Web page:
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|Full name||Atlas Fútbol Club|
|Nickname(s)||Los Zorros (The Foxes)
Los Rojinegros (The Red-and-Blacks)
La Academia (The Academy)
|Founded||15 August 1916|
Guadalajara, Jalisco, Mexico
|Manager||Gerardo Espinoza (Interim)|
|Apertura 2017||8th (Liguilla Quarterfinals)|
Club Atlas was founded in a bar of Guadalajara, Mexico, where a few friends recalled their football experience at the Ampleforth College where they had spent the last few years. Alfonso and Juan José "Lico" Cortina, Pedro "Perico" and Carlos Fernández del Valle, the three Orendain brothers and Federico Collignon (who had studied in Berlin) finally decided in 1916 to set up a football team called "Club Atlas" and founded it in Guadalajara.
The technical ability that the "Atlistas" employed – triangular passing and skillful dribbling to avoid opponents' tackles – was impressive and they quickly joined the elite in Mexican football. As a result, Atlas and Chivas, a fellow Guadalajara team, have a long history in the first division and the game between them is called the 'Clásico Tapatío'.
Club Atlas had a golden age in the late 1990s under the management of Ricardo La Volpe, with promising players such as Rafael Márquez, Daniel Osorno, Juan Pablo Rodriguez, Pavel Pardo, Mario Méndez, Omar Briceño, Miguel Zepeda, and Cesar Andrade.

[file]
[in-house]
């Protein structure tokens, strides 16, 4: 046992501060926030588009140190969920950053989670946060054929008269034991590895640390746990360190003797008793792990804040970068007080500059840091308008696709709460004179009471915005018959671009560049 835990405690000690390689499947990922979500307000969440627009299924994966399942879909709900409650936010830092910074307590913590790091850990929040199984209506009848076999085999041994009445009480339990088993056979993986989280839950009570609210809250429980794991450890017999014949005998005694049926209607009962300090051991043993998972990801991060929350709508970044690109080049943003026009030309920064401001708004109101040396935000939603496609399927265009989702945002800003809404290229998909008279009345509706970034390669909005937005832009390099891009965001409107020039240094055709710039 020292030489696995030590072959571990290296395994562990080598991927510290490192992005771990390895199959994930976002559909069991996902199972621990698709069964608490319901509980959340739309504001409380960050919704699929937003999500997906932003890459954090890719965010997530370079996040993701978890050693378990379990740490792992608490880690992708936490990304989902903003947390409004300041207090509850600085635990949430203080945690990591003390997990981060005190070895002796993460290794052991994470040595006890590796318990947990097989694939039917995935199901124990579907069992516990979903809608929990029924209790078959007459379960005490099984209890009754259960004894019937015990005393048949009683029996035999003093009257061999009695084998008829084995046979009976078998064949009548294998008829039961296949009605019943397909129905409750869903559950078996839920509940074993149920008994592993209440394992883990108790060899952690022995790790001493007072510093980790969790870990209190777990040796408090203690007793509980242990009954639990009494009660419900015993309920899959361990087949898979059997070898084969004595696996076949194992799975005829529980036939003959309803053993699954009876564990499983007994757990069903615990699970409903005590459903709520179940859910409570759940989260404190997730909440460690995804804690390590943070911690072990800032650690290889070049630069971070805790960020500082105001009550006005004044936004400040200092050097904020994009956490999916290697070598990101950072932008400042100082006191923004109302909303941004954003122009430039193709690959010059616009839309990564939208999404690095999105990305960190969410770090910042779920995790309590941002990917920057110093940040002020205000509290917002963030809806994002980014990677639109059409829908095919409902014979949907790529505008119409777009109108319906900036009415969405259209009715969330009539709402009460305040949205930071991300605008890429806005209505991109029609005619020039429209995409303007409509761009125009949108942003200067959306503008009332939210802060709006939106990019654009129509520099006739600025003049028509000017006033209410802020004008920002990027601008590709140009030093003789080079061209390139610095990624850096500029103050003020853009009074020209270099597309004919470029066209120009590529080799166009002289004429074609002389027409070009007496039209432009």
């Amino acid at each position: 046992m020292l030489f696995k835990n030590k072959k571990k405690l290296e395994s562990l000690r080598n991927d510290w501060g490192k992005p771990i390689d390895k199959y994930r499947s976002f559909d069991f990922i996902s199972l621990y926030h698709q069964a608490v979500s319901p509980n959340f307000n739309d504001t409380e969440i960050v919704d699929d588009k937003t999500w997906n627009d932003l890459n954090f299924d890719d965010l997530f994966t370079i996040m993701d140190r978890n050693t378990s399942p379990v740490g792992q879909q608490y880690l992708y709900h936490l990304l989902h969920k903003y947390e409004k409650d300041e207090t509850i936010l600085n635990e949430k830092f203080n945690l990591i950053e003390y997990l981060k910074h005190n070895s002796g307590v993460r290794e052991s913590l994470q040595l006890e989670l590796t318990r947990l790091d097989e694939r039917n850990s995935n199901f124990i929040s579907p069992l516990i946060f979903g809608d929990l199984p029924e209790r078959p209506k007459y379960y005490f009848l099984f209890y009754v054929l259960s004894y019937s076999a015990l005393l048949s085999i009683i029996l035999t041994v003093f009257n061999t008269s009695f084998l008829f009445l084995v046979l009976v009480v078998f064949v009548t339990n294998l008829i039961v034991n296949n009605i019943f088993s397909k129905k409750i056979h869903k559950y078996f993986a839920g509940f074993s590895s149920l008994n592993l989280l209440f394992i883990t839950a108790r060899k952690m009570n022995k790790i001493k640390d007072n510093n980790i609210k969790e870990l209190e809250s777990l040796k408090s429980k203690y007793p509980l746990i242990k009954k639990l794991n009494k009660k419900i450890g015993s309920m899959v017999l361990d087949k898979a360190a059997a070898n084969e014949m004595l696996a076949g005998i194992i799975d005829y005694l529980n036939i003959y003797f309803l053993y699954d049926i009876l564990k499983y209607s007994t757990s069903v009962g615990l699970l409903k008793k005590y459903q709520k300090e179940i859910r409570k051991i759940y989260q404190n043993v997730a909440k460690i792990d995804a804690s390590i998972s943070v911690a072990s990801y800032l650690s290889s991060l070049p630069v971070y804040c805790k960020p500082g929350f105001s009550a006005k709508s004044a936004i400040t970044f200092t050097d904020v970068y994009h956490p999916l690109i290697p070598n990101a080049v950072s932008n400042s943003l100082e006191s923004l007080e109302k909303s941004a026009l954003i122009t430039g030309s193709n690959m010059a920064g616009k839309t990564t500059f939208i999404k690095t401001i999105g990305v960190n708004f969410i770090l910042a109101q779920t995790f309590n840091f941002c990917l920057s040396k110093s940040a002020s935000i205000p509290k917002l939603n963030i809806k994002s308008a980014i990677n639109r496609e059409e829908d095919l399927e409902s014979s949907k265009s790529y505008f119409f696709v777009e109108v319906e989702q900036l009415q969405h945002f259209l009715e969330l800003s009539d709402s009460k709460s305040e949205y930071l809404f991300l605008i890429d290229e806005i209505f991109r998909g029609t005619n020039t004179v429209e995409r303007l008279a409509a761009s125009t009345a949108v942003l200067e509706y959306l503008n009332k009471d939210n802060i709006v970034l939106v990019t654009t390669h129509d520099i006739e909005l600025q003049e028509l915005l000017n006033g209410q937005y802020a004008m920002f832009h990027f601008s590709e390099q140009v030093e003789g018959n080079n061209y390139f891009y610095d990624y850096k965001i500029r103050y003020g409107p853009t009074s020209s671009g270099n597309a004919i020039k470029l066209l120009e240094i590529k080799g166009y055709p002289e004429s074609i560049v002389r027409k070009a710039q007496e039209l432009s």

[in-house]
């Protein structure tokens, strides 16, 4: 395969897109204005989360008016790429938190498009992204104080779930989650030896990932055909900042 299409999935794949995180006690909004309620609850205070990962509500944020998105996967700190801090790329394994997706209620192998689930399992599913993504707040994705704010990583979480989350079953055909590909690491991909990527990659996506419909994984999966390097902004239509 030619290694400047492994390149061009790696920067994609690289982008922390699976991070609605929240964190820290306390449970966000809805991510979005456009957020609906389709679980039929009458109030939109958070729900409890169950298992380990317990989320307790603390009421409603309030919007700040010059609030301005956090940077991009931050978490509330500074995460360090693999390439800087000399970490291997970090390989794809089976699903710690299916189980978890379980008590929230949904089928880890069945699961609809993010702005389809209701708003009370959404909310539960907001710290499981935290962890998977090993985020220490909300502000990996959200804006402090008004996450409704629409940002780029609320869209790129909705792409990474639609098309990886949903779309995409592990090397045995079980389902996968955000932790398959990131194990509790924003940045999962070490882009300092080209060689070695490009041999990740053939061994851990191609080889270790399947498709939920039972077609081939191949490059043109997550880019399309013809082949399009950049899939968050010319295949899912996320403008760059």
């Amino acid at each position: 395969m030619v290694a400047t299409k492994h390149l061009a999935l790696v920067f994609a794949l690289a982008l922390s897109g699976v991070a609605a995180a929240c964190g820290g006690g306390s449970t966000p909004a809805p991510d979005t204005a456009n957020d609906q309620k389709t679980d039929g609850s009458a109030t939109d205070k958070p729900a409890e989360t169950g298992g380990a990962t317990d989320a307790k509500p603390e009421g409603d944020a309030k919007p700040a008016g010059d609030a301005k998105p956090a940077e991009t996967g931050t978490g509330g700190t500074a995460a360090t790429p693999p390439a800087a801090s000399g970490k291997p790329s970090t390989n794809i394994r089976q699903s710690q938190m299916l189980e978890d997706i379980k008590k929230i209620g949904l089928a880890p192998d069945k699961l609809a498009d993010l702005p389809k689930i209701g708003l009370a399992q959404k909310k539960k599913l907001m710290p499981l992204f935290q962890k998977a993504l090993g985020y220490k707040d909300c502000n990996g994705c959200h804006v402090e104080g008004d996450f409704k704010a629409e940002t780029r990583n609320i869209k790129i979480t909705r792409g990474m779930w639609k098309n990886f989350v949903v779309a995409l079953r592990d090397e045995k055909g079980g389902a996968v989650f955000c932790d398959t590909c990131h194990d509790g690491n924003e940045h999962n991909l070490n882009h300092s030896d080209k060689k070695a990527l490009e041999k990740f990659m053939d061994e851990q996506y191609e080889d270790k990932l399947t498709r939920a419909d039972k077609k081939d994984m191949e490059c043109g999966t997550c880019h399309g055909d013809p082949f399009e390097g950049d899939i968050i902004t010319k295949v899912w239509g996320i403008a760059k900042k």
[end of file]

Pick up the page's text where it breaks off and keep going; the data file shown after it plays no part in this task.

Atlas are renowned for having a successful youth academy setup. In the last few decades, Atlas have developed many players who have gone on to have professional careers domestically and internationally. Many young players enter the Atlas youth academy knowing that they'll have a strong possibility to play with the first team due to the club philosophy of allowing youth players the opportunity to be promoted to the first team. Although Atlas has only won the league championship once, their academy has been famous for developing players for the Mexico national football team in the past few decades like Jared Borgetti, Daniel Osorno, José de Jesús Corona, Pável Pardo, Oswaldo Sánchez, Rafael Márquez, Juan Carlos Medina, Jorge Hernández, Mario Méndez, Miguel Zepeda, Juan Pablo Rodriguez, Juan Pablo Garcia, Hugo Ayala, Jorge Torres Nilo, Edgar Ivan Pacheco, Andrés Guardado and many more. The club's lower youth divisions have achieved many titles domestically as well as internationally.
Atlas has participated twice in Copa Libertadores. The first appearance was in 2000 after qualifying through a preliminary round-robin stage where they faced Club America, Deportivo Tachira and Deportivo Italchacao. They got off to a bad start losing 2–0 to America then drawing with Deportivo Tachira 2–2 and 3–3 with Deportivo Italchacao. However they would recover and finish first of the group after defeating Club America 6–3, Deportivo Tachira 2–0 and drawing 2–2 with Deportivo Italchacao on the second legs.
Atlas would then be drawn into Group 4 alongside River Plate, Universidad de Chile and Atletico Nacional. At home they would draw 1–1 with River Plate, draw 0–0 with Universidad de Chile and defeat Atletico Nacional 5–1. In the second legs they would defeat Atletico Nacional by a score of 3–2 but lose to both River Plate and Universidad de Chile by the same score. Atlas would go on to finish 2nd in the group with just a point behind River Plate and leveled in points with Universidad de Chile but a better goal difference would see them go through. After having impressed in the group stage they would eliminate Junior of Barranquilla in the Round of 16 with scores of 2–0 and 3–1. However, in the quarterfinals their run would come to an end after losing twice to Palmeiras with scores of 2–0 and 3–2.